Things just get weirder and weirder as we approach the denouement.

Stanley does a good job with the story (aside from directing, he co-wrote the screenplay with Scarlett Amaris). Especially impressive is the look and feel of the strange glowing “color” that the meteor emits. Since it’s impossible to show us an alien color that we’ve never seen before, the use of eerie, overwhelming pink light in the mutation scenes works quite well. The creepy soundtrack by Colin Stetson is also very effective, as is the work of cinematographer Steve Annis, who gives us a strong visual sense of what’s going on.

Richard Stanley and the themes of Lovecraft work very well together. Nicolas Cage alternates between giving an effective performance, and going over the top at times. It actually doesn’t affect the mood at all, since everything is going in the direction of complete madness anyway.

However, while I liked this movie, I couldn’t help but feel a bit disappointed. COLOR OUT OF SPACE ends up being less than the sum of its parts. It wasn’t the masterpiece I was hoping for. There are times when the movie feels off, or things don’t go in a particular direction as strongly as they could have. It’s like a wild animal that tries to break out of its cage – and makes a valient effort — but utlimately, doesn’t.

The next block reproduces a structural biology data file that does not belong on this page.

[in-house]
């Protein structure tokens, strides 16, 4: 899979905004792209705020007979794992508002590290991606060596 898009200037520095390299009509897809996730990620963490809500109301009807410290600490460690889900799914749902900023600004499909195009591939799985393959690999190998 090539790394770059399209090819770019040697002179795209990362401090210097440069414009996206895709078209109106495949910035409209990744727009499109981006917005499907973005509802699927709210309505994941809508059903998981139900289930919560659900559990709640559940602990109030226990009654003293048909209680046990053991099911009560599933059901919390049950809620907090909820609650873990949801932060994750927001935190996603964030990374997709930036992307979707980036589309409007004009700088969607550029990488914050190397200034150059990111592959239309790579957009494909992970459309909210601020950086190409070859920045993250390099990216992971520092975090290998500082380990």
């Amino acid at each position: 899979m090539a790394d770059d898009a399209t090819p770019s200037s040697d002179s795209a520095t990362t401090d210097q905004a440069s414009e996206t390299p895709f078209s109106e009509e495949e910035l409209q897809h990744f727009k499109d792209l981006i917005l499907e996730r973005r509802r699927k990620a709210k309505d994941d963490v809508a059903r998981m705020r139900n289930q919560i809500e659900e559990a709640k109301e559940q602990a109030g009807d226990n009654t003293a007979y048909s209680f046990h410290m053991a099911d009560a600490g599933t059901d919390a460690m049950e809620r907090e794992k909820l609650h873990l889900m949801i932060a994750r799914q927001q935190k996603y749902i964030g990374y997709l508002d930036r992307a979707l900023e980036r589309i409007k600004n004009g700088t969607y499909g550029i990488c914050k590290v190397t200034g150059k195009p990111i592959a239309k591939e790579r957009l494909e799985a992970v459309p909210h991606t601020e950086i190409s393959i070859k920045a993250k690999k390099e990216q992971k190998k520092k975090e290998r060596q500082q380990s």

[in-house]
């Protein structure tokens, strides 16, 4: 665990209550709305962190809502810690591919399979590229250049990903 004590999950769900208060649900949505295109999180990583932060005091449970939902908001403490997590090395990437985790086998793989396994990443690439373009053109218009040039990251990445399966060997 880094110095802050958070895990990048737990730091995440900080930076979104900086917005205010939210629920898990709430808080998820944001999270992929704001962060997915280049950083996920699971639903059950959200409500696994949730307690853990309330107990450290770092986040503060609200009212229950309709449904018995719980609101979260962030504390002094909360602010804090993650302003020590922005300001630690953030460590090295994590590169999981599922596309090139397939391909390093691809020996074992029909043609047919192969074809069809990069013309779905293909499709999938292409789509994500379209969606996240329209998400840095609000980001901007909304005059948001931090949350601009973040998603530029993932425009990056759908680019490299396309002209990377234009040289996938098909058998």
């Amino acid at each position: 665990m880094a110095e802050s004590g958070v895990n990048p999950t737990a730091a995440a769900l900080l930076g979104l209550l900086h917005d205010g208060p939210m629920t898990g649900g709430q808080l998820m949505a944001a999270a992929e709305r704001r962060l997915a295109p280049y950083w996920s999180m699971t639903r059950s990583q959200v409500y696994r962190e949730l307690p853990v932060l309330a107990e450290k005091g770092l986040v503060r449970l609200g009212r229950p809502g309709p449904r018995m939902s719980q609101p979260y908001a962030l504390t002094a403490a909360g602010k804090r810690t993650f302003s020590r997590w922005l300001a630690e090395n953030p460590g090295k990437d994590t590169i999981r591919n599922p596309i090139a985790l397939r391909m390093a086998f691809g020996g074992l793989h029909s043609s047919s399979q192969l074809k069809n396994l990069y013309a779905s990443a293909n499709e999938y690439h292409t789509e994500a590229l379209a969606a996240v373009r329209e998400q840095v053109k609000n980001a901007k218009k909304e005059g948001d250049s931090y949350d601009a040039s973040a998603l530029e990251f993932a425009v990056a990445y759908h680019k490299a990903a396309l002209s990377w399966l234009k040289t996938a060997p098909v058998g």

But it’s good enough so that, if you’re a fan of Richard Stanley, Lovecraft, or Nicolas Cage, or any combination thereof, then I suggest you check this one out. It’s not the best Lovecraft adaptation you’ll ever see, but it’s far from the worst, too. And it’s supposed to be the first film in a Lovecraft trilogy that Stanley is working on. Let’s hope it’s all uphill from here.

 

© Copyright 2020 by LL Soares